I began, in yesterday’s post, to offer my ideas about how a “spirituality of love” could transform the landscape of an institution such as Westminster Theological Seminary (WTS). Westminster is a school that has been known for internal controversy as much as almost any such conservative seminary that I know in the United States. WTS has had a major impact on many graduates and has clearly done a great deal of good, especially in terms of its high level of academic accomplishment. Yet the seminary has always struggled, so it seems to me as a long time friend, to become a community of love. It has been embroiled in controversy after controversy among members of the faculty, administration and (even) students for several decades or more.
What I propose could be applied to many seminaries as well as other kinds of institutions. This is why I have given this series the title that I have above. Today I add four new points to what I began proposing yesterday on how radical love could transform the seminary.
- Westminster could make it a priority to practice the communication skills of love. Keep love central, regardless of the disagreement and the intensity of a debate. “Above all, maintain constant love for one another” (1 Peter 4:8). We all struggle to allow a spirit of love to prevail in our relationships, especially when we are part of an institution like a seminary. Our means of communication are changing before our eyes. We now have media-based communication in things like blogs. Blogs can break down the boundaries of opinion journalism, which have a generally noble history. Anyone with a link to the Internet can freely say whatever they want. Previously excluded voices can now contribute to the exchange of basic opinions and ideas. In many ways this is a great positive. It allows the light to shine on people and their actions in ways that create deeper accountability. But there are downsides to this technology. Such conversations can all too quickly breakdown trust and provide simplistic and easy answers that people decide to accept based upon which side they have adopted in a disagreement. We then reinforce our own opinions by closely aligning ourselves with our friends. Says my friend Amy Uelmen, of Georgetown Law School, we create “an echo chamber” that “makes it difficult to broaden our personal horizons to take in alternative perspectives” (Five Steps to Positive Political Dialogue (Hyde Park, New York: New City press, 2014, 19). One of the dangers in this context, says Uelmen, is that we text or type as if we were face-to-face talking to one another. But we are not. We cannot see facial expressions, hurt, pain or joy. I wonder if we would “say” what we do if we had to say it face-to-face. I am not saying that we should end social media, not at all. I am no saint here and thus I have not learned to use this new communication network entirely well. I find that it often breaks down relationships rather than heals and restores them. We have to always work to do better.
- One of the most important points I have learned from the Focolare about the “spirituality of love” is that we must always love Jesus in the other. God is present in all our communication. We tend to get caught up in the world of the instant and miss the person right next door. In this case, the faculty member a few doors down from my office is out of sight. Real conversations with real people open new horizons and cause me to notice what I previously missed. Another principle of the “spirituality of love” is to “share other’s joy or pain.” What if this spirit had prevailed in everything that had happened, and is still happening, at an institution like Westminster Seminary? Seriously. I really mean this and I am not being naive I think. The least we can all do is to practice the “spirituality of love.” This love says, “I will always show love, even to my enemy.” If this brother down the hall is my theological opponent, and even if I think that he is teaching what I believe to be error, then how does that allow me to deal with him as a political person to be removed rather than as a brother to be loved? This goes for every side in the Westminster debate and for all similar controversies. Among Reformed Christians this alone would temper and alter the way divisions take place so routinely. If this was practiced I believe a wide variety of our personal and institutional actions would radically change. Another principle of “the spirituality of love” is to ask this question: “Am I the first to love?” What if every single person, in or out of Westminster, asked and lived out this simple, but profound, question? Is love my first choice in all my responses and views?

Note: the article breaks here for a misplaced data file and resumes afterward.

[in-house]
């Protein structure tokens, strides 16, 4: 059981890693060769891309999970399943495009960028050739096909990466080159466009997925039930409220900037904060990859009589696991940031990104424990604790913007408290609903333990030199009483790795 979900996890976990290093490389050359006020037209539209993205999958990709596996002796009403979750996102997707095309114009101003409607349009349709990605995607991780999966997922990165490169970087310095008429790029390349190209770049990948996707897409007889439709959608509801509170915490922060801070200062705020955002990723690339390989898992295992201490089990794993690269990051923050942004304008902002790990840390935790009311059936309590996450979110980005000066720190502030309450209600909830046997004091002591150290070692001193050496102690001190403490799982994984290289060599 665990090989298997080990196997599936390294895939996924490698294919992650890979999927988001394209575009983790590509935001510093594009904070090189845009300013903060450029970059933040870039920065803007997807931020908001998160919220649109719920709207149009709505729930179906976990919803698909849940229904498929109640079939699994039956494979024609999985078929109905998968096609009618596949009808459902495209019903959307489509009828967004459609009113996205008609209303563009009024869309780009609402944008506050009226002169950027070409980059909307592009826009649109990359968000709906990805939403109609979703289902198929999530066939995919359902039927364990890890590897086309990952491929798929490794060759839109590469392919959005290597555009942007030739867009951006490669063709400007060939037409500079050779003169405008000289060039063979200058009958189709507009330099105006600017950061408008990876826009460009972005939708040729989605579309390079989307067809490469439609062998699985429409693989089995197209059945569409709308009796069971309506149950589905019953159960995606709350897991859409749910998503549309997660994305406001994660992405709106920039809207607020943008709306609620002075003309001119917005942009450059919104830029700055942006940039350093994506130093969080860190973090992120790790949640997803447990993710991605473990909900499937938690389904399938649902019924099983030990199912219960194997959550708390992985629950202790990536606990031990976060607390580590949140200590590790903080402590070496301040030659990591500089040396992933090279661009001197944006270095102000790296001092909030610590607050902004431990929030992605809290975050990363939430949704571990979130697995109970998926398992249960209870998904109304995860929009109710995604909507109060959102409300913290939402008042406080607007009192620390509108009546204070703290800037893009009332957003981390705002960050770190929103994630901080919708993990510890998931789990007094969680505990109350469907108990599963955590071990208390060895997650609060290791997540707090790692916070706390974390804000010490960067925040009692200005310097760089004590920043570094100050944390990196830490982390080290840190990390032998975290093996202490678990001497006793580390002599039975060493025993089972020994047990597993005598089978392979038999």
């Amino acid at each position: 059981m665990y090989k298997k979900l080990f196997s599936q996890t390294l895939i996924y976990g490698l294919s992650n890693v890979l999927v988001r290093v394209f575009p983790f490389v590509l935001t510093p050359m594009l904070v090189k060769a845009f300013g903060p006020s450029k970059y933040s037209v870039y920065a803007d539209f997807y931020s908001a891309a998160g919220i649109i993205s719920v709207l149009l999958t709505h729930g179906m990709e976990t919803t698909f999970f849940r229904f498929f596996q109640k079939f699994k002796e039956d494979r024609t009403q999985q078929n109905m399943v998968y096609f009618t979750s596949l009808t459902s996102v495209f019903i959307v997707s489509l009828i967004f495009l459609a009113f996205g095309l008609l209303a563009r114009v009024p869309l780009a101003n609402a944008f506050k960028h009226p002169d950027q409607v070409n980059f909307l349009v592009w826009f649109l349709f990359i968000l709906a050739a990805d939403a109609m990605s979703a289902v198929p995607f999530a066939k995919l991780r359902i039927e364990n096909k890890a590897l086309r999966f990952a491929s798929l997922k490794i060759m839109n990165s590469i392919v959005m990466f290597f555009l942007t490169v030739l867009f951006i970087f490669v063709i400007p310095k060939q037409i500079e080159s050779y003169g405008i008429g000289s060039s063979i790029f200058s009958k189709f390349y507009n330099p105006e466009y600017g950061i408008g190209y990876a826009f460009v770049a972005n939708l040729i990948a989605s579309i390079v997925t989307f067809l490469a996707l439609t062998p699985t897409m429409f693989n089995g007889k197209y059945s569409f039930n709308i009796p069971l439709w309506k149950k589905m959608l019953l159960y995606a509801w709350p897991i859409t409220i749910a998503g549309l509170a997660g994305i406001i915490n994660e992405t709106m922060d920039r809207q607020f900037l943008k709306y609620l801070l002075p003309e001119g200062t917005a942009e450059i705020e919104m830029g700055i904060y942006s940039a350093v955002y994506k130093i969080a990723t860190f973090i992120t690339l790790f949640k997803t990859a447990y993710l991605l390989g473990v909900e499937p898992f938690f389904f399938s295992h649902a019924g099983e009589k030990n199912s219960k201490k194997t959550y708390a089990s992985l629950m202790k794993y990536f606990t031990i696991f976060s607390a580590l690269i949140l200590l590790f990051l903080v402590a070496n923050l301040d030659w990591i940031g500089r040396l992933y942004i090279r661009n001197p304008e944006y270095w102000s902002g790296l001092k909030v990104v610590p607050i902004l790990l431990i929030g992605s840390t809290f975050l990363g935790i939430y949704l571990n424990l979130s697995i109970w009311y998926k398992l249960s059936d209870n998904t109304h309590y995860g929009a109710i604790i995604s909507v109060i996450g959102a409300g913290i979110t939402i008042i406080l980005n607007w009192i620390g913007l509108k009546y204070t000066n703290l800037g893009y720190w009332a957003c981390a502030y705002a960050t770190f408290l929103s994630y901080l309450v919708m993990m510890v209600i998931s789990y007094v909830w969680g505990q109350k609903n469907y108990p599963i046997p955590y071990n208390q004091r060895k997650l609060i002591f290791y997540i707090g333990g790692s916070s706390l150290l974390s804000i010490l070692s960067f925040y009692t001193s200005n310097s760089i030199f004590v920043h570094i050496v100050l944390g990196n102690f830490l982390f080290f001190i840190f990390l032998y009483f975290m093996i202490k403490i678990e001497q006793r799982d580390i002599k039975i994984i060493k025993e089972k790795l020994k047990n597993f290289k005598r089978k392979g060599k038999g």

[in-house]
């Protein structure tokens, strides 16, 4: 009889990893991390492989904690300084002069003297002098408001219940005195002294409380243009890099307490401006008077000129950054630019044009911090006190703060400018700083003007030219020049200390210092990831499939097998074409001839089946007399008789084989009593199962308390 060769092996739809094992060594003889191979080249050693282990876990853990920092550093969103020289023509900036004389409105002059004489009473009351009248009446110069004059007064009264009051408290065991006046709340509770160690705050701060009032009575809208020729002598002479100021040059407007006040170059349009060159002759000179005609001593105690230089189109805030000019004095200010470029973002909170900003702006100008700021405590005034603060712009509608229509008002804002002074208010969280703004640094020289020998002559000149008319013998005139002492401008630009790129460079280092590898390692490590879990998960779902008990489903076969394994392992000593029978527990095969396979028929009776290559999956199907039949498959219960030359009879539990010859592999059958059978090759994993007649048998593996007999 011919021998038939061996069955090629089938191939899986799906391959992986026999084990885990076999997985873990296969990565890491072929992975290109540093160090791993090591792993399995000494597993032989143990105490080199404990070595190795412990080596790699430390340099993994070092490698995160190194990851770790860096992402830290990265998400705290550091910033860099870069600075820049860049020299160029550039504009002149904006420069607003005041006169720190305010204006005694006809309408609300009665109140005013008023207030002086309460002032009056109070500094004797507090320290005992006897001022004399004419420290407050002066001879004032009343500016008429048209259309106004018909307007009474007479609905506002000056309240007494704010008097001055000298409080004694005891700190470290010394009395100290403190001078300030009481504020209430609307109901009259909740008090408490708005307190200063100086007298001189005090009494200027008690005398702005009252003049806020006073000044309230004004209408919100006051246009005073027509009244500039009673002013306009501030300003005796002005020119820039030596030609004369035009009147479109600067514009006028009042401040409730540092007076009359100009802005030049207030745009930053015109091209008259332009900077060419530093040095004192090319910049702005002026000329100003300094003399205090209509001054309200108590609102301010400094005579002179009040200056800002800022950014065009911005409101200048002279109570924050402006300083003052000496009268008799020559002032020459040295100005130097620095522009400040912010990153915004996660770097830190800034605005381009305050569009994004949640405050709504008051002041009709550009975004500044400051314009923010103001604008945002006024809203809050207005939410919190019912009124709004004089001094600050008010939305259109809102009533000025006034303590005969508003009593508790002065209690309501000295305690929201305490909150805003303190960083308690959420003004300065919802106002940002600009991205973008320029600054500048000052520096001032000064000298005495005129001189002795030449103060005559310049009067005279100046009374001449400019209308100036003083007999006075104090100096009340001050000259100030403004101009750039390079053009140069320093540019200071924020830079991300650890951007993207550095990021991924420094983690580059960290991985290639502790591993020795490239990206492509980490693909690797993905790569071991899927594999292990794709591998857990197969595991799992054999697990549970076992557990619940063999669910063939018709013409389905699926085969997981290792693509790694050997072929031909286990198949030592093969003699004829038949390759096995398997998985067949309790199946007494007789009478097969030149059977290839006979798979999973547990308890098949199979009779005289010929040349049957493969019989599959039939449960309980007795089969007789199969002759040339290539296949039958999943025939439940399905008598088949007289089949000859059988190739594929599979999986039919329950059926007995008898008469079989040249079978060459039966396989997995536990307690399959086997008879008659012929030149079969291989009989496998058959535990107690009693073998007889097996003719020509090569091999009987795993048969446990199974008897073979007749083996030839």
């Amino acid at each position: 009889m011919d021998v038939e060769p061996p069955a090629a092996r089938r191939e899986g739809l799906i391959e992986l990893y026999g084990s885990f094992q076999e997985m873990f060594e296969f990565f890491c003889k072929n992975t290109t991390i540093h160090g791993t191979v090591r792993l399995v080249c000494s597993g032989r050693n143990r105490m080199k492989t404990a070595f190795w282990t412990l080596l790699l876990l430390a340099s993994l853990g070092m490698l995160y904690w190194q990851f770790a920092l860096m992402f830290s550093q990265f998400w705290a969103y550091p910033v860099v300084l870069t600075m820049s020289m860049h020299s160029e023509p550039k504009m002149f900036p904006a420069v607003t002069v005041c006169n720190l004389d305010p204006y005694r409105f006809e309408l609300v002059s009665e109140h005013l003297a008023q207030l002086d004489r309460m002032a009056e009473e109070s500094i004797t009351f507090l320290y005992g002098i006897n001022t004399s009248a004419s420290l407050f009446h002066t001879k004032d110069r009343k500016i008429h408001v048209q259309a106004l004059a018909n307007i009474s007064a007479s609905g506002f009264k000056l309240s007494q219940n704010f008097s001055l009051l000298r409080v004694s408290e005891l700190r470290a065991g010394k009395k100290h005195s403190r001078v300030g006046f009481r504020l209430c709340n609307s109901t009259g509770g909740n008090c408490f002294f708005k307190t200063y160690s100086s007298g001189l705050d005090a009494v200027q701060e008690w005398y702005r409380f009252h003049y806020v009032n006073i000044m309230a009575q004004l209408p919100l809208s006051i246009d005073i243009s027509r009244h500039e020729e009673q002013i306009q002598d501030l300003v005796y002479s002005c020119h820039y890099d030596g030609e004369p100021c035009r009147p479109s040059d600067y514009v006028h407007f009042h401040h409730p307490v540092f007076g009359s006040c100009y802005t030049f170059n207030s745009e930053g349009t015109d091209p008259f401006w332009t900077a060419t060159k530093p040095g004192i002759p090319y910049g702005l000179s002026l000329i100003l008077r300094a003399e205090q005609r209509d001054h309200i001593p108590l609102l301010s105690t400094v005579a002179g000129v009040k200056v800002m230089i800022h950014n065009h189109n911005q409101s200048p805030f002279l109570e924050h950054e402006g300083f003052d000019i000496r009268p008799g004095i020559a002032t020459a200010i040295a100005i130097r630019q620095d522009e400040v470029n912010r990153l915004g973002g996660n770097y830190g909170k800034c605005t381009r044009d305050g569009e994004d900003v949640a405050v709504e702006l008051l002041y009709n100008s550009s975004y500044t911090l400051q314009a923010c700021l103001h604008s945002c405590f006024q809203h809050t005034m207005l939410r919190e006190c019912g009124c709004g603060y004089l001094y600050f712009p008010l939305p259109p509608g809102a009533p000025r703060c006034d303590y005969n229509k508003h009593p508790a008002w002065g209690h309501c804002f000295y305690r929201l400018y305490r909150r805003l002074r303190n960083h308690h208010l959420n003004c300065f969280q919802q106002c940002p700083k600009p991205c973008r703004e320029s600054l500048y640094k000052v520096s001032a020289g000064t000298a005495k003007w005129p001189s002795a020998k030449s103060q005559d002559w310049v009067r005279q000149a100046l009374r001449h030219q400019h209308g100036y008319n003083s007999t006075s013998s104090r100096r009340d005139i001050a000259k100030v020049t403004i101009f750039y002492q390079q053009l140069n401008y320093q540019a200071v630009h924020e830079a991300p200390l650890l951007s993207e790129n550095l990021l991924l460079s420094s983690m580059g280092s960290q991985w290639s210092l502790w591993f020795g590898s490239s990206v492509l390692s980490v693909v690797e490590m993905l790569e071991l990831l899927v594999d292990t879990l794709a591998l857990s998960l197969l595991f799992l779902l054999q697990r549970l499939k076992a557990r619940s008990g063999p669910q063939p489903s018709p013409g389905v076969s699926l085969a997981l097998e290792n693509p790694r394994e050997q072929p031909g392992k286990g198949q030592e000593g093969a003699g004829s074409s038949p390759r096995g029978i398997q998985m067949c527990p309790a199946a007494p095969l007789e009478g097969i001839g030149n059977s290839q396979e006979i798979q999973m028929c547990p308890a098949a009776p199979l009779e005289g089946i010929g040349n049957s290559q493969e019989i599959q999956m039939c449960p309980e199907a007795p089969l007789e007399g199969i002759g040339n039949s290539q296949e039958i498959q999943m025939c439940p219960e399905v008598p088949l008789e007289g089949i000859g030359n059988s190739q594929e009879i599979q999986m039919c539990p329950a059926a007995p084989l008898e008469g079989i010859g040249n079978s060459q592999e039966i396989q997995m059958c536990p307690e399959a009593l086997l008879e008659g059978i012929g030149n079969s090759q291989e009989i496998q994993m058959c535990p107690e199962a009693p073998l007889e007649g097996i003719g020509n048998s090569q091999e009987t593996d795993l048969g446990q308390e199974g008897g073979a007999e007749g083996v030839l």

- One of the hardest things to do in a seminary culture is to strive for compromise. The word compromise is dirty to many. It is argued that an institution with a doctrinal statement and mission must be faithful to this statement and their mission. While I agree with this argument I have found it one that is very hard to practice. Without some compromise there is no basis for relationship at all. If you are married you know what I mean. Can a school close its eyes to the corrosive effects of power and not be harmed? Can it maintain high standards and still practice love? If the choice must be made then opt for love first. Ask, “What is the fullest expression of love that we can have here?” I submit that this is not bad theology. Quite the opposite. There are some things we must never do, such as lie or mislead. But working in a seminary context is not simply about telling the truth, or about teaching the truth in the system we have adopted. It is first about creating a community where learners and teachers can be trained at the feet of the One who is all-love. Most issues are not about good and bad but about discerning how to proceed and how to respond to one another. The interplay between the two positions on hermeneutics at Westminster could have been worked out very differently. What if a dialogue of love had been created and openness was the result. Amy Uelmen says “the interplay between . . . two positions can be compared to a team of hikers in which one group is focused on the compass, which gives an accurate but fairly general sense of direction. Another is focused on a topographic map, and has carefully marked out the paths that have been closed due to rockslides or other obstacles” (Five Steps, 32). Amy says that there are times when a certain layer of distrust sneaks into the conversation. This is what has happened at Westminster. There is a profound sense in which I think everyone agrees with this analysis. The conversation, says Uelmen, would then take this form: ‘’The topographical crowd does not want to robe across this rock pile because they really do not want to travel westward and are trying to find every possible way to slow up our journey.’ Or, ‘The compass-obsessed want to force us across this rock because, in their heart of hearts, they really do not care about the weaker hikers and want to weed them out of our group.’” What is the solution to this predicament? Somehow we must adopt a new agreement rooted in radical love that honors and prefers the other. The issue is trust and when trust is broken we must stop what we are doing and work at rebuilding it. Institutions will rarely do this until they have dynamic leadership that is humble and willing to face the past, present and future with an open heart aimed at preferring others over self. Will this be done at Westminster? I have no idea but humanly I doubt it. Could it be done? I am praying it will be and that Christ will be glorified in the process. Then lives can be healed and the school can chart a new and more effective course while it also remains faithful to its distinctive calling to prepare ministers for the conservative Reformed churches it serves.